The Witches of Eastwick (Eastwick #1)
Toward the end of the Vietnam era, in a snug little Rhode Island seacoast town, wonderful powers have descended upon Alexandra, Jane, and Sukie, bewitching divorcÃ©es with sudden access to all that is female, fecund, and mysterious. Alexandra, a sculptor, summons thunderstorms; Jane, a cellist, floats on the air; and Sukie, the local gossip columnist, turns milk into cream...more
I am not being prudish, I'm not suggesting that every female character should be a paradigm of female virtue - but what is Updike saying about wome ...more
I read this book the way it ought to be read, or at least in the circumstances which are best suited for it.
I was away at a beach house for a weekend in the middle of summer and had pretty much nothing to do but lollygag around, smoke cigarettes, and read this book.
It's perfect for sunny clear skies and long hours drinking lemonade by the ocean.
The writing is crisp, quick and clear. Updike's pretty much encyclopedic when it comes to writing skills and he's doing everything pretty smoothly here: ...more
Having never seen the film, or read any Updike novels before, I really did not know what to expect. I only knew that I expected great things. And sadly, this novel did not deliver many great things at all.
A little over two weeks spent trying to get into a novel that is only 306 pages long. That's an ...more
(view spoiler)[I think I liked it better that (in the movie) the women didn't know that they were witches originally and were therefore surprised by their power. I like how Van Horne built their confidence in their passions. Those passions, in turn, fueling their sexual appetit ...more
I'm not really sure whose side to take on this book, because I have read that this was Updike's response to complaints of misogyny in his Rabbit ...more
"Driving home in her Subaru, whose interior smelled of dog, she saw the full moon with its blotchy mournful face in the top of her tinted windshield and irrationally thought for a second that astronauts had landed and in an act of imperial atrocity had spra ...more
I was already really familiar with the film adaptation when I picked this up looking for a campy and fun pre-Halloween read, only to find myself somewhat disappointed at the very different tone of the book (not the only way in which this differs from the film, which also seems to have cast the lead actresses in the wrong roles as well as being in possession of a far more charismatic Darryl Van Horne than the one written). Usually I'm a book-first kind of girl, and I did admittedly ...more
These characters could only carry the story so far, however. Aside from the fact that their sensibilities became increasingly reminiscent of those we might expect men to impose on them, the story itself was really s ...more
I must confess, Mr. Updike's subject matter (daily affairs of a bunch of middle class women in a quiet island community) and his writing style is not my favorite type. Still I found Witches of Eastwick riches with clever writing, and it's no feel-good chick-lit; those Witches of Eastwick are no harmless and likable creatures. I'm both sur ...more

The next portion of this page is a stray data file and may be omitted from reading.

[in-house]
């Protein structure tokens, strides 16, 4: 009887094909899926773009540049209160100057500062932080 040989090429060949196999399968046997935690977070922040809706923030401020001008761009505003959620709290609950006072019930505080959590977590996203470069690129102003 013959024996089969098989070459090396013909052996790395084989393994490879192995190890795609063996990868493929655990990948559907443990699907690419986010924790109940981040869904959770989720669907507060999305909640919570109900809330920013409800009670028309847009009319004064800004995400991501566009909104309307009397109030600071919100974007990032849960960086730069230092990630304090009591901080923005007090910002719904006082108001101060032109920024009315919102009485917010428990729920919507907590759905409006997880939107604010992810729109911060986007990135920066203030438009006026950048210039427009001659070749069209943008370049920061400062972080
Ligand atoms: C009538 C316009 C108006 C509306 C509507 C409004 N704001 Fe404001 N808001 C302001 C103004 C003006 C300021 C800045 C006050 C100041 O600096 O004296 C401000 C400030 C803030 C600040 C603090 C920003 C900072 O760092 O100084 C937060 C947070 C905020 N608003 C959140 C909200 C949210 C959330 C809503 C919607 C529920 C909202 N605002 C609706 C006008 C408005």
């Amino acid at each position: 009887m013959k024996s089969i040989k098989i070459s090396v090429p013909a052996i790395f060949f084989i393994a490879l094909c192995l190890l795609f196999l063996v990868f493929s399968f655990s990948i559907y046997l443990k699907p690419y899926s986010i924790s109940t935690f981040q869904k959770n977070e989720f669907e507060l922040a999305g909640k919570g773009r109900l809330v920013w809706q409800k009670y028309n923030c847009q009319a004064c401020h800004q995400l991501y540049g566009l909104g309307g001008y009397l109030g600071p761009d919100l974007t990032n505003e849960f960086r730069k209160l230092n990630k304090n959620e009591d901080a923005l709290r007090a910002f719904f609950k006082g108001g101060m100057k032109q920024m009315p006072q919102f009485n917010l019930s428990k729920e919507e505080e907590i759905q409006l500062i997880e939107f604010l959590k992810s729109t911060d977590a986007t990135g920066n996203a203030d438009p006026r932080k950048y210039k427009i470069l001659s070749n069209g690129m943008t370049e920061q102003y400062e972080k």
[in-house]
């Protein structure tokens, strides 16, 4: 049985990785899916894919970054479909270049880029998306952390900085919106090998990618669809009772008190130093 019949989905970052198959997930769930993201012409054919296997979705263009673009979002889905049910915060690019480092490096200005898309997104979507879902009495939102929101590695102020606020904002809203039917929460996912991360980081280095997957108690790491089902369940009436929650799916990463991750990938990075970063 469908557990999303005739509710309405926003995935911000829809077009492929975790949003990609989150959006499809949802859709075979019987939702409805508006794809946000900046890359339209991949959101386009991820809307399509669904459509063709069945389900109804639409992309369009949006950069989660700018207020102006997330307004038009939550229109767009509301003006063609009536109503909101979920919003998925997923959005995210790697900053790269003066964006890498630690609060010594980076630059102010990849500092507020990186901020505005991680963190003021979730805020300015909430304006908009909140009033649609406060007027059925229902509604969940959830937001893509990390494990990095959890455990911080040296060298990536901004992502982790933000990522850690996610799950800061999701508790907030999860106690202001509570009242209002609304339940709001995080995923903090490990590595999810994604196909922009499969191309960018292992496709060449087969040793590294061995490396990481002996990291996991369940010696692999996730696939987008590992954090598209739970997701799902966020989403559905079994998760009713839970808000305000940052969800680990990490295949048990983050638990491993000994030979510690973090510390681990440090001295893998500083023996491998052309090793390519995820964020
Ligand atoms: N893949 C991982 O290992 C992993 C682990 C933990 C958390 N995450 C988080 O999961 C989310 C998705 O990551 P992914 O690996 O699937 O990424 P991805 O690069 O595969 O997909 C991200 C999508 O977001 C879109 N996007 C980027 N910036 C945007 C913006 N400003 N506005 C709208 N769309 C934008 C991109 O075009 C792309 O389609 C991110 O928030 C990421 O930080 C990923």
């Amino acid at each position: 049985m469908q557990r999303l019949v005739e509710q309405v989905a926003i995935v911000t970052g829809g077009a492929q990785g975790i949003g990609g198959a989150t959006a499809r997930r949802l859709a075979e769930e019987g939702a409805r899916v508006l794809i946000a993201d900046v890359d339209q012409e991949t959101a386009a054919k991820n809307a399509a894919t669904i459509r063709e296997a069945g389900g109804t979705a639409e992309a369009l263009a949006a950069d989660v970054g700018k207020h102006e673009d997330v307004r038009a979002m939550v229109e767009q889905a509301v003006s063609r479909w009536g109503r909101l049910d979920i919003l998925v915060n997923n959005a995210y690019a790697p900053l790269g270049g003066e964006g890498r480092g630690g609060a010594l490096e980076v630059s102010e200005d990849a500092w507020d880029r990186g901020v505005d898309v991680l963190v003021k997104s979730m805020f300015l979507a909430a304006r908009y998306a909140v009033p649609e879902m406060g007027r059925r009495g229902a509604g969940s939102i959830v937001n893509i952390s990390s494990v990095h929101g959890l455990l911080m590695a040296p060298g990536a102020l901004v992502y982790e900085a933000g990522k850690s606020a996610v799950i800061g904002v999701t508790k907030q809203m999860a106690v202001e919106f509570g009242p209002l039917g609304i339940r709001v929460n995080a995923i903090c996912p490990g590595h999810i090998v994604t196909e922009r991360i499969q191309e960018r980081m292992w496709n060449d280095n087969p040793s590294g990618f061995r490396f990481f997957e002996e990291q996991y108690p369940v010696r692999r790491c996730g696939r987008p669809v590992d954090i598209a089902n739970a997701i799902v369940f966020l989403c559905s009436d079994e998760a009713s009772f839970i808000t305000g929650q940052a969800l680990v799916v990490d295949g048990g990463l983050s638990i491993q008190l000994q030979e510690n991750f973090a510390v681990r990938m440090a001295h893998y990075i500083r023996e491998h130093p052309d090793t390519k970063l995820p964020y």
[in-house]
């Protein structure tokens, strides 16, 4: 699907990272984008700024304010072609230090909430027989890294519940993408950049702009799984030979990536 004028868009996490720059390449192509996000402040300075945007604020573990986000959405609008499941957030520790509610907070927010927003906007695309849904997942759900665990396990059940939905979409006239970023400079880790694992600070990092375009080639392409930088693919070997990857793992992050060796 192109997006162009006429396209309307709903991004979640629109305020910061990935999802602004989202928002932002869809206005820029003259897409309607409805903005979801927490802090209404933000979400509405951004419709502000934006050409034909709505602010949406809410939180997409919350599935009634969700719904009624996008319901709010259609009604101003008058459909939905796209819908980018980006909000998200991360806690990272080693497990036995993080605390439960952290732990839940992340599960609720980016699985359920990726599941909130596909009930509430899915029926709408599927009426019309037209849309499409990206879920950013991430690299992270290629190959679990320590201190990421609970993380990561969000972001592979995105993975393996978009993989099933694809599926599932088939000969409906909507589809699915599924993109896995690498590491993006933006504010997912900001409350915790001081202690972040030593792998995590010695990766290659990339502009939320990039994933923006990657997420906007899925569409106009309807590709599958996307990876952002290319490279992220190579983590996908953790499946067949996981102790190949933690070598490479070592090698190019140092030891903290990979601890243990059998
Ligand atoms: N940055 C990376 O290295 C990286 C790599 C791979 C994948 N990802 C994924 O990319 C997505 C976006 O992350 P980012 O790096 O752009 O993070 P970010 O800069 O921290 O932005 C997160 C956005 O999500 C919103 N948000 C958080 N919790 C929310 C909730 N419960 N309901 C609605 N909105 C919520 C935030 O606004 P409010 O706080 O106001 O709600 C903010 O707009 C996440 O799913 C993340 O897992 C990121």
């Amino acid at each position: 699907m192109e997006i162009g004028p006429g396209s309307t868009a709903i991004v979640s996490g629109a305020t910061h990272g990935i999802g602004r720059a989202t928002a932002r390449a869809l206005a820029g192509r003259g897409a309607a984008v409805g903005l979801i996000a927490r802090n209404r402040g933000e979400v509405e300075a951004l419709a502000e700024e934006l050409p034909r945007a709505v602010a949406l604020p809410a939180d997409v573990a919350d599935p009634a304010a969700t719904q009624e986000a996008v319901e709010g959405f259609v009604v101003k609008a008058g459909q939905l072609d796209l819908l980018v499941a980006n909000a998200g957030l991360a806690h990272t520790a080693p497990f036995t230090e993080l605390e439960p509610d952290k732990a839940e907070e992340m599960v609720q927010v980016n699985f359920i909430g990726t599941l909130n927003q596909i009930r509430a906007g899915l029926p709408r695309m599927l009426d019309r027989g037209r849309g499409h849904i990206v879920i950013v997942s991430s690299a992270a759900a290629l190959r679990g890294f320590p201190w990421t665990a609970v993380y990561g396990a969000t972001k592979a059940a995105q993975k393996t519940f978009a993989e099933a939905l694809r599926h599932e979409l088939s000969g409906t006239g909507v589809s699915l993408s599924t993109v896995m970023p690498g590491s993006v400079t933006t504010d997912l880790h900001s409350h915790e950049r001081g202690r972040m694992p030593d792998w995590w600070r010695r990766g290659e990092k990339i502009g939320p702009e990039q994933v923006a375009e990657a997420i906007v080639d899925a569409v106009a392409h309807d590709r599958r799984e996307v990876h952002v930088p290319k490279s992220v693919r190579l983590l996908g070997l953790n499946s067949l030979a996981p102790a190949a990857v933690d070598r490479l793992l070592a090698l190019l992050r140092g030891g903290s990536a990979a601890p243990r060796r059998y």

Summary: Wickedly entertaining. The Witches of Eastwick is about three divorced women in the New England town of Eastwick who discover that after being abandoned or divorced from their husbands, they have supernatural powers. Alexandra Spoffard, the sculptress, is the leader of the three. She makes little clay figurines (called "bubbies"), stores too much tomato sauce, and is carrying on an affair with Joe Marino, the town plumber. Jane Smart, the cellist, i ...more
However, the actual story was not. As so many people have said, this book reads like an old man trying to write a feminist book. While I love the idea of women being empowered by their bodies, the descriptions of this were sometimes cringeworthy - period cramps were exaggerated hugely, and the ability to give birth was portrayed as the be-all end-all ...more
I read Beck: A Book, and decided Updike was a brilliant male author at writing about men -- their existential crises ...more
ever since, two summers ago, Joe Marino had begun to come into her bed, a preposterous fecundity had overtaken the staked plants, out in the side garden where the southwestern sun slanted in through the line of willows each long afternoon. The crooked little tomato branches, pulpy and pale as if mad...more
These creative pursuits symbolize a larger freedom shared in their status as single mothers. Their powers arrive as thei ...more
The novel looks at the lives of three women with witch-like powers i ...more
I found some interesting reviews on this site and it brought back the memory of this book. I believe I read it a couple of years ago - I still remember how disappointing it was... In some way I could compare it to The Vanity Fair which I really didn't like - I am not sure I was able to even finish it (or maybe it was so disappointing that I don't even r ...more
Now I’ve read that many have seen this work as an example of Updike as a feminist, bu ...more
Many have said that this novel by John Updike is “bewitching,” a play on words because the novel is about 3 witches. I think the word is clever, but perhaps misused ...more
This was another book that suffered from protagonists that were utterly unlikeable and unrelatable. Also, logistically, the way the w ...more